Meet Cindy Azuero-Pedraza, a participant in the 2022 IIASA Young Scientists Summer Program. Learn about her forestry research in the Biodiversity and Natural Resources Program, where she worked with the Integrated Biosphere Futures Research Group to incorporate biodiversity data into forest management decisions.

Azuero-Pedraza is an Industrial Engineering PhD student at the Georgia Institute of Technology in the United States. At IIASA, she incorporated biodiversity data into existing forestry and land use models, including the IIASA Global Biosphere Management Model (GLOBIOM)  model, which includes the agricultural, forestry, and bioenergy sectors. To start, she modified a version of GLOBIOM that is focused on forestry, called GLOBIOM Forest. She hoped that by adding biodiversity impact data into the model, biodiversity can play a more important role in the land use decision-making process.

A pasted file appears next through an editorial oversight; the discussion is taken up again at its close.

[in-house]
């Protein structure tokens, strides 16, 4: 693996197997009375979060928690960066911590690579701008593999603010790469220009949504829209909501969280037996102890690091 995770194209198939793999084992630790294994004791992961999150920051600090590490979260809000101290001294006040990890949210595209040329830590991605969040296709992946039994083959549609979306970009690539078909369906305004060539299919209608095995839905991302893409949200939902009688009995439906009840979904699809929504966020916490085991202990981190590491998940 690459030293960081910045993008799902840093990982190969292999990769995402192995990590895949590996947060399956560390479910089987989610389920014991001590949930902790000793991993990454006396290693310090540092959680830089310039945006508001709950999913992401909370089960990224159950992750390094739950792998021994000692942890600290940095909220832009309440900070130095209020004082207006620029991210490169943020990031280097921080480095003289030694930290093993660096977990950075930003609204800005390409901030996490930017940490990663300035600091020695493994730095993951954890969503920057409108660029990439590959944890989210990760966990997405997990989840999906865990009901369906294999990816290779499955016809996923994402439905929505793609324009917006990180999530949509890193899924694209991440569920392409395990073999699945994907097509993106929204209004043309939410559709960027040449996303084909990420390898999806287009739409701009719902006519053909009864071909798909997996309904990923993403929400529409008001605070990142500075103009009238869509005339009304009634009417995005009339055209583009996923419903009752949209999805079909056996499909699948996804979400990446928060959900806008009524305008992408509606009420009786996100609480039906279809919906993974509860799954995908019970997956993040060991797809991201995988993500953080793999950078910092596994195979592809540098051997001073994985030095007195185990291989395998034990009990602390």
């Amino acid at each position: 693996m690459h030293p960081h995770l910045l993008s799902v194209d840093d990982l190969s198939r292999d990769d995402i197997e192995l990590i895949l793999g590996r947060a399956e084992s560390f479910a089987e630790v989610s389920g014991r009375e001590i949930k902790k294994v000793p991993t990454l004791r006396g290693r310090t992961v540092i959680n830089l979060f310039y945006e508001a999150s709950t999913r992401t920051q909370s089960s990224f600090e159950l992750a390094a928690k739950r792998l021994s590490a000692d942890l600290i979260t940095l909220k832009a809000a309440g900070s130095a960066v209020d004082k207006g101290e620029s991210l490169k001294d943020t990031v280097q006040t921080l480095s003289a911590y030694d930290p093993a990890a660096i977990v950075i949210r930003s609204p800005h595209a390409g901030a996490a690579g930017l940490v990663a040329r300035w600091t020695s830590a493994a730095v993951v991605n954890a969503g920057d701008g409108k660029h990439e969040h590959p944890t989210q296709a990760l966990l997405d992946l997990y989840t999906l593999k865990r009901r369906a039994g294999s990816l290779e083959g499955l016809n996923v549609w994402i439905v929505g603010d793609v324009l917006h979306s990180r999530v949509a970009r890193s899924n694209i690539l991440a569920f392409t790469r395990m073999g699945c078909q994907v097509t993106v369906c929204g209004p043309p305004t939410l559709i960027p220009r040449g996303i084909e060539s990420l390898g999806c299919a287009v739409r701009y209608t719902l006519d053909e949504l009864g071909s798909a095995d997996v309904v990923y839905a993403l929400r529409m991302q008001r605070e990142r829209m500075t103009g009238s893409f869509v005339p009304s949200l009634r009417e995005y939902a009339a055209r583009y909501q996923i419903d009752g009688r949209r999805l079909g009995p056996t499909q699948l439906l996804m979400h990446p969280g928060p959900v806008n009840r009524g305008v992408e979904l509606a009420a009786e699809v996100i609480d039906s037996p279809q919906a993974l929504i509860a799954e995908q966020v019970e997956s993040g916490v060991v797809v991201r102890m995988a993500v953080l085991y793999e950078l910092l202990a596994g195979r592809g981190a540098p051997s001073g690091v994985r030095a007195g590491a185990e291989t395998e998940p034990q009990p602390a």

A native of Colombia, Azuero-Pedraza says that she derived inspiration for her summer project from the fragile ecosystems of her home country.

Cindy abseiling a waterfall © Cindy Azuero-Pedraza

“Colombia is one of the most biodiverse countries in the world. When I work on biodiversity, I always have Colombia in my mind. Some of the research I have done is in the Southeastern United States, but I am always thinking of ways to protect what we have at home. I love hiking and walking through the national parks in my country,” she explains. “When I hear the statistics about how much of the Amazon is cut down – three football fields per minute – or when I hear that they destroyed the Amazon forest because they’re expanding livestock, I feel it in a visceral way because I have spent time there. I have had a real experience of being in that forest, imagining it disappearing is so hard for me. My love for nature, for my country, and for our biodiversity drives my interest in all of this research.”